This year at RSA, I saw many vendors offering “deceptive defense” solutions. Whether folks were buying them is another matter. The concept of using deception in warfare goes back to the dawn of time. Thousands of years ago, Sun Tzu wrote that “all warfare is based on deception.”1 IT deception as a hacking defense has been around since the beginning of IT security, as well. The first reported use of it by a civilian was in 1986 by Clifford Stoll creating fake files promising Strategic Defense Initiative2 secrets to lure a spy onto his network. This trick successfully entrapped a mercenary hacker working for the KGB. If you’ve never read The Cuckoo’s Egg: Tracking a Spy Through the Maze of Computer Espionage3, I highly recommend it. It’s a seminal work in the field of cyber security.
What is “deception as a defense,” specifically? The most common deceptive tool is the honeypot, a fake server or network service that is meant to attract attacker attention and secretly record information about their actions. As Lance Spitzner, the progenitor of honeypots for cyber defense, said: “…whatever we designate as a honeypot, it is our expectation and goal to have the system probed, attacked, and potentially exploited.”4
A good honeypot could be a database server appearing to store thousands of credit cards. A hot target full of data is a great lure, especially if it appears to have weak access controls and is missing patches. Deceptive tools can also be false networks and routes created to trick or entrap attackers inside your network and draw them away from key resources. Deceptive tools can also include fake data stores such as fake payment card numbers or doctored intellectual property, planted the way Cliff Stoll did. A good trick is to plant honey tokens, which are tagged usernames and passwords for attackers, and then watch where they are used elsewhere. The Honeynet Project5 has a comprehensive list of deceptive tools.
One thing we know for sure, deception has value in a cyber defense. Fred Cohen proved this in 2001 by performing red team testing against networks using deception versus a control group.6 An interesting thing he uncovered was that even on networks without deceptive devices deployed, red team attackers were slowed down. As any Dungeons & Dragons player will tell you, constantly checking for traps takes time and energy away from pillaging and plunder. To quote Dr. Cohen’s study, “Deception works. Furthermore, it works well.”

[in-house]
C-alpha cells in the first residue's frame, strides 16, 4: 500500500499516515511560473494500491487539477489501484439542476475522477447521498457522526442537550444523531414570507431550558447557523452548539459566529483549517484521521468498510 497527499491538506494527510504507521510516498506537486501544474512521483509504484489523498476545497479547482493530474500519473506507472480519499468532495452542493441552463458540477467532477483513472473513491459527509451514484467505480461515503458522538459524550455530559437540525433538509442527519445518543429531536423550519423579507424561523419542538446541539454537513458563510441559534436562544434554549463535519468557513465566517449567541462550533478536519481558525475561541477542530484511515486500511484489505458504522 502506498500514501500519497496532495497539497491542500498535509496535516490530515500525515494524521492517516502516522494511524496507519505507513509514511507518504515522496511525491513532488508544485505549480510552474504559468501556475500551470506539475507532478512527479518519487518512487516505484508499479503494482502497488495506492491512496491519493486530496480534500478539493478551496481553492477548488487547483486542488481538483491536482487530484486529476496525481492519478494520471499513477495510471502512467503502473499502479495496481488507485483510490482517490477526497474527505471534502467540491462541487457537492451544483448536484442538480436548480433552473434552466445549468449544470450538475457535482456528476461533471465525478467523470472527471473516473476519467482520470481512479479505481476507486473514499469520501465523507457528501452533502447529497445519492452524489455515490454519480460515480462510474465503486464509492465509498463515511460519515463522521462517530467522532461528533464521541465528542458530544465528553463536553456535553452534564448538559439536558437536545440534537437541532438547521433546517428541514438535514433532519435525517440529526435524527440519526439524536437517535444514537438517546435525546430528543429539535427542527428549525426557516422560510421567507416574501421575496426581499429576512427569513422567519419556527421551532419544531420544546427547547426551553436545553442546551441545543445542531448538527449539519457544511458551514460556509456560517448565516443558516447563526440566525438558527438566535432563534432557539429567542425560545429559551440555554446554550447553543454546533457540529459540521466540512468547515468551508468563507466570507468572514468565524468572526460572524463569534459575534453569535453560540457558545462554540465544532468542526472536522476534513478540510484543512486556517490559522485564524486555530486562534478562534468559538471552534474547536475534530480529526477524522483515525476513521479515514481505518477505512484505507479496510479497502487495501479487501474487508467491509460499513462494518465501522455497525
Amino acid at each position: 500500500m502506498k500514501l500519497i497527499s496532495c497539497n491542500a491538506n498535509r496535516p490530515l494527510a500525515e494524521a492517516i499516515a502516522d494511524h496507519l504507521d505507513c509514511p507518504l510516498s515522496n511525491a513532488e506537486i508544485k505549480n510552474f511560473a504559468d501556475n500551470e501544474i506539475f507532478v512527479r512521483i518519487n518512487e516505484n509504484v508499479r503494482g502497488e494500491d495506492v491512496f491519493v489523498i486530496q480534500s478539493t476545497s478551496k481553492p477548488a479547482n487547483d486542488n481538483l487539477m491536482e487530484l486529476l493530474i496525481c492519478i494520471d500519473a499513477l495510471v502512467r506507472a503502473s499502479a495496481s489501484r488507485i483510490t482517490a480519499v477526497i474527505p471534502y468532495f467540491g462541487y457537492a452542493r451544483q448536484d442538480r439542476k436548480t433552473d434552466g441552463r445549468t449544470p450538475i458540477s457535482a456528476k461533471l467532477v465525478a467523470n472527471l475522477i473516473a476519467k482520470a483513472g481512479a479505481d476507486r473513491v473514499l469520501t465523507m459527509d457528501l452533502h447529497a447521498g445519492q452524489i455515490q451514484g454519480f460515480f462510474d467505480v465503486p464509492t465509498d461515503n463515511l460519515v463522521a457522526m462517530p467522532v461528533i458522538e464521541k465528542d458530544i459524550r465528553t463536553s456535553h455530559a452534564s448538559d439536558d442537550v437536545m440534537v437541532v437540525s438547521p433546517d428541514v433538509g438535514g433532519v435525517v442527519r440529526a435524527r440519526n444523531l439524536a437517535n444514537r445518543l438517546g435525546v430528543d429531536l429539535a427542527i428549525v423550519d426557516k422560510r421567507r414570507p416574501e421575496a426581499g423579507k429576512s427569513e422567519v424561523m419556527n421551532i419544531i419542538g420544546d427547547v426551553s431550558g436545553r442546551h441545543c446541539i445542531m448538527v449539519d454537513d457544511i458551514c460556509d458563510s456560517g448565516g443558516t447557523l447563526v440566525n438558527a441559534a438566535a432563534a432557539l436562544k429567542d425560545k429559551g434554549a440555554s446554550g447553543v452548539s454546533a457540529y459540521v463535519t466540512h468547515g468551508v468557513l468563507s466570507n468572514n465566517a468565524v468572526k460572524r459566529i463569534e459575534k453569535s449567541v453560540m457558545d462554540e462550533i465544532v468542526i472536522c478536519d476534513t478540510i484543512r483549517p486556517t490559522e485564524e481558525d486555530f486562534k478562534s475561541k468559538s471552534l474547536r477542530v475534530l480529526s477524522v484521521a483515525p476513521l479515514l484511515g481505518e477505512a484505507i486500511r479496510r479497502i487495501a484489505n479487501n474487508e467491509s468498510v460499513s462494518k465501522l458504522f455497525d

Most deception tools currently in use by civilians consist of honeypots used by threat researchers to spy on bad guys’ trends, explore botnet C&C networks, and collect malware and exploits for analysis. This is not deception to serve in the direct defense of an organization but rather to power threat intelligence and anti-virus signature feeds. Outside of civilian usage, experts have reported off the record to F5 Labs researchers that honeypots and deceptive defenses are used within law enforcement and military organizations. However, that work is secretive and difficult to describe for obvious reasons.
Despite all the tools and positive research, why hasn’t deception as a defense caught on in mainstream cyber defense? It could be as John Maxwell said, "Most people are more satisfied with old problems than committed to finding new solutions.”7
Without a major championing organization, a “deceptive” security control will never be featured on any mainstream best practice list. This means it won’t appear on any compliance checklist, either, so no auditor would ever accept it as a “real” control. What CISO has time or budget for extra credit? Many CISO’s budgets are driven by compliance and best practice requirements. Without the outside blessing of deceptive tools, it’s hard to justify the money and personnel to support such a tool.
There are other downsides to deception. For one, having fake booby-trapped IT resources on your network can confuse your IT operations team when they trip over them. If you tell the IT staff about the deception, you run the risk of leakage or informing a malicious insider. Also, the legal department may feel that active measures such as deception could represent a potential liability. Lastly, deception works best when it is tailored to the environment and matches the current IT infrastructure. This means that deceptive work needs to be customized and unique with out-of-band alarm mechanisms. So, deploying, maintaining, and monitoring deceptive tools requires a significant workload. Very few organizations have that many cycles to spare.
So far, these downsides have been enough to keep cyber deceptive tools out of the mainstream toolkit. However, if your organization has resources and wherewithal, they are worth exploring as powerful tools to slow down and even trap potential intruders.